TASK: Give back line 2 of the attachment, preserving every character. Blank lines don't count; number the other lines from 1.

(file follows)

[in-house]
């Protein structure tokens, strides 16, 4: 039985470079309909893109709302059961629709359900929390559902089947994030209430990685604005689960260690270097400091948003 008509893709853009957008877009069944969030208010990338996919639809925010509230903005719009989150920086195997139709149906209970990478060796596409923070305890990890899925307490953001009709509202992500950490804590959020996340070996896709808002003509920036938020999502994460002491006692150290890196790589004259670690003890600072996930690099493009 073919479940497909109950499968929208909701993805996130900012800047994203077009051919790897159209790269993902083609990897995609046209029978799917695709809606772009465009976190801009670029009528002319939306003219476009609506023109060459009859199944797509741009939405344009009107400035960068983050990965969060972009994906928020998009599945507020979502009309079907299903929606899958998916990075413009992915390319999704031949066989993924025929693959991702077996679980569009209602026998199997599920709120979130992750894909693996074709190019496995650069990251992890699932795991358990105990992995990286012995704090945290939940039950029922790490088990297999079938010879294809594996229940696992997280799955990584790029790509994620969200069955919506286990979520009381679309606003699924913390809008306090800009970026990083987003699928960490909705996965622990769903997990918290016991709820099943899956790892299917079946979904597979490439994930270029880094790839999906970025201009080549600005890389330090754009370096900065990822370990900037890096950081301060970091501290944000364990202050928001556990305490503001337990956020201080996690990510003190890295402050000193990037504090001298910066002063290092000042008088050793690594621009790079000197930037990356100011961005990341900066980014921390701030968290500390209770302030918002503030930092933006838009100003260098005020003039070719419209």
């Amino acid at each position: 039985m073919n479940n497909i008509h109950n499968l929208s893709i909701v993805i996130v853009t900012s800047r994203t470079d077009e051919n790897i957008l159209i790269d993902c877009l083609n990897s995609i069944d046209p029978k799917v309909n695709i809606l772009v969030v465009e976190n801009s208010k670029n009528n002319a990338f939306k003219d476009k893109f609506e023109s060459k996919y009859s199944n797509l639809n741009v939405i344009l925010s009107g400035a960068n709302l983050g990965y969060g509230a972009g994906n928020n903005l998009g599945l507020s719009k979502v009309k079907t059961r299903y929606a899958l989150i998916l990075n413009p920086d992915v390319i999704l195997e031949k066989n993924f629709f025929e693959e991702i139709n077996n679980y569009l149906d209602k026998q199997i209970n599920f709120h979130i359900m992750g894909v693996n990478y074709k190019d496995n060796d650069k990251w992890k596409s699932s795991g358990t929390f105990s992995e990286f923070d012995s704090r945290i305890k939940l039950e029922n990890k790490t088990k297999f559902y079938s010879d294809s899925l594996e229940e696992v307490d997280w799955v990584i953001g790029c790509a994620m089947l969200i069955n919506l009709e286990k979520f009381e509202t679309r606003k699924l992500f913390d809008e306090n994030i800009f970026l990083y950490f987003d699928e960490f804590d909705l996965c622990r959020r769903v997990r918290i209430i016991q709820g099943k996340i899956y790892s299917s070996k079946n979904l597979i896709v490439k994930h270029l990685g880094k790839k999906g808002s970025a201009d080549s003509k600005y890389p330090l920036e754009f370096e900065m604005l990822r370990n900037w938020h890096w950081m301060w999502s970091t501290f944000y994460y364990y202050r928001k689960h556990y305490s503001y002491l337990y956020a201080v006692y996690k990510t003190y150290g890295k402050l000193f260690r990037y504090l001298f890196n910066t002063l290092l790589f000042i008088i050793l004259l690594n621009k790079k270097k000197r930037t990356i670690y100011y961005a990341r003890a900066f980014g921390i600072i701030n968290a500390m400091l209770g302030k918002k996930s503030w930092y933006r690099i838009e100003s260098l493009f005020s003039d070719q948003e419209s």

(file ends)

């Protein structure tokens, strides 16, 4: 039985470079309909893109709302059961629709359900929390559902089947994030209430990685604005689960260690270097400091948003 008509893709853009957008877009069944969030208010990338996919639809925010509230903005719009989150920086195997139709149906209970990478060796596409923070305890990890899925307490953001009709509202992500950490804590959020996340070996896709808002003509920036938020999502994460002491006692150290890196790589004259670690003890600072996930690099493009 073919479940497909109950499968929208909701993805996130900012800047994203077009051919790897159209790269993902083609990897995609046209029978799917695709809606772009465009976190801009670029009528002319939306003219476009609506023109060459009859199944797509741009939405344009009107400035960068983050990965969060972009994906928020998009599945507020979502009309079907299903929606899958998916990075413009992915390319999704031949066989993924025929693959991702077996679980569009209602026998199997599920709120979130992750894909693996074709190019496995650069990251992890699932795991358990105990992995990286012995704090945290939940039950029922790490088990297999079938010879294809594996229940696992997280799955990584790029790509994620969200069955919506286990979520009381679309606003699924913390809008306090800009970026990083987003699928960490909705996965622990769903997990918290016991709820099943899956790892299917079946979904597979490439994930270029880094790839999906970025201009080549600005890389330090754009370096900065990822370990900037890096950081301060970091501290944000364990202050928001556990305490503001337990956020201080996690990510003190890295402050000193990037504090001298910066002063290092000042008088050793690594621009790079000197930037990356100011961005990341900066980014921390701030968290500390209770302030918002503030930092933006838009100003260098005020003039070719419209």